The first known dwelling in the area was constructed in the 1660s by Captain John Scott, an important figure in Long Island's early history. This house was named Braebourne and features on a map of the New England region credited to Scott, who served as a royal advisor and cartographer among other occupations. This abode, on the eastern side of Mount Sinai Harbor, was one of three houses John Scott commissioned, and the actual occupier is unknown.[3]

The Miller Place Duck Pond on North Country Road

While the original settler of Miller Place is unknown, the settling of the region is largely accredited to the original Miller family. In 1679, an East Hampton settler named Andrew Miller purchased a 30-acre (120,000 m2) plot. Miller was a cooper by profession, and records indicate that he had emigrated from either Maidstone, England or Craigmillar, Scotland.

The William Miller House, with sections dating from 1720 to 1816

By the early 1700s, the community had become known as Miller's Place. The Miller family expanded well into the 18th century and continually developed houses in the northern part of the hamlet. The Millers were in time joined by members of such families as the Helmes, Robinsons, Burnetts, Hawkins, Woodhulls, and Thomases. Many roads in the present hamlet have been named after historical families.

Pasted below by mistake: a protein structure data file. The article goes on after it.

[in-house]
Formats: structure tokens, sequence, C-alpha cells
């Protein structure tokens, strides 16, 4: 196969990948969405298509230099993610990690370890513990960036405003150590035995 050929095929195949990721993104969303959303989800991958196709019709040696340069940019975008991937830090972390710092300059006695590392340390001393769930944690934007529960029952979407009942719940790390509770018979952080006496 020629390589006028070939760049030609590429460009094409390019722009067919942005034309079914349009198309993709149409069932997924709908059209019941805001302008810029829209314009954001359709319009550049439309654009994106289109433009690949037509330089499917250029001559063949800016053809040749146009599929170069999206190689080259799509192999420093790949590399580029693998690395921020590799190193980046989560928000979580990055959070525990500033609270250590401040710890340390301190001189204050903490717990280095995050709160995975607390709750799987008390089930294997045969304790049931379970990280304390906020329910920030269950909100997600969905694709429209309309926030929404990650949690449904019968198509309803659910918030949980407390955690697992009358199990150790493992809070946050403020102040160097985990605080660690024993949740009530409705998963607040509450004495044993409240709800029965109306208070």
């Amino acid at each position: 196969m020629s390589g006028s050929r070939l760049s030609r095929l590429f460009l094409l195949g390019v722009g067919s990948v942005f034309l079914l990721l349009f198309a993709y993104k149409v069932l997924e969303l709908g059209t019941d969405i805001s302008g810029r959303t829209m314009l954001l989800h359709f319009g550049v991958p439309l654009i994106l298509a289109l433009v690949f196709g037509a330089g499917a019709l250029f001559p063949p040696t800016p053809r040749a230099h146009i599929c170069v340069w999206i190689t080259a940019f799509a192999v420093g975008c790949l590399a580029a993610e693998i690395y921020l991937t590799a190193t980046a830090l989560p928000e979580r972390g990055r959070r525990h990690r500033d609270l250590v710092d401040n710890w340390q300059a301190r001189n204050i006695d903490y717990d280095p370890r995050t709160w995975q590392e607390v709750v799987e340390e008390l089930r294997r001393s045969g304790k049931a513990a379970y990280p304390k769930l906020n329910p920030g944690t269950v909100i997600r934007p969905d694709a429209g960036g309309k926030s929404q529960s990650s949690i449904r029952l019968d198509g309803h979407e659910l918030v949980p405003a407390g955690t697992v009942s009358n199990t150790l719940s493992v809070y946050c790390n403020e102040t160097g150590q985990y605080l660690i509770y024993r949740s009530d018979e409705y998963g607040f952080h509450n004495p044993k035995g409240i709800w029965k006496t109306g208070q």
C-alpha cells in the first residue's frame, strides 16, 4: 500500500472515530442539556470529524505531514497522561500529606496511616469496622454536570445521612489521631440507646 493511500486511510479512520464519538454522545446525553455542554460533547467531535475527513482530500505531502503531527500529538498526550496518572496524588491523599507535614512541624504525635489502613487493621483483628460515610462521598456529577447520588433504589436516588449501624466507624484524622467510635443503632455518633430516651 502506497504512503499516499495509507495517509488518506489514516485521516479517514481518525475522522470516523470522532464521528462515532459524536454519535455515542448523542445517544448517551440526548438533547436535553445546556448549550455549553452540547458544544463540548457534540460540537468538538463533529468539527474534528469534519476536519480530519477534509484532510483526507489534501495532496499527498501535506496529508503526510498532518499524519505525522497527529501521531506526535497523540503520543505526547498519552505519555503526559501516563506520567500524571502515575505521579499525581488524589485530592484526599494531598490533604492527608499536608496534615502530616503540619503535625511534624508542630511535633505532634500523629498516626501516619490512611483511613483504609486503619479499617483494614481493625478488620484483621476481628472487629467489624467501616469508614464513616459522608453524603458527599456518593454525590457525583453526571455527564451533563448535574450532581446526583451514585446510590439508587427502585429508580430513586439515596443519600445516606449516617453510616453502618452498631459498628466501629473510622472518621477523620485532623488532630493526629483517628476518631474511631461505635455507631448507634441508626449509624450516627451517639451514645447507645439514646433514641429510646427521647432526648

The 1785 Timothy Miller house

The oldest extant house is the home of William Miller, Andrew Miller's grandson, composed in three sections between 1720 and 1816 at a prominent location on North Country Road. The hamlet's many extant historical structures are centered on this thoroughfare, forming the core of the Miller Place Historic District. Listed on the National Register of Historic Places in 1976,[4] it became the first historic district in the Town of Brookhaven. Separately listed is the Samuel Hopkins House.[4]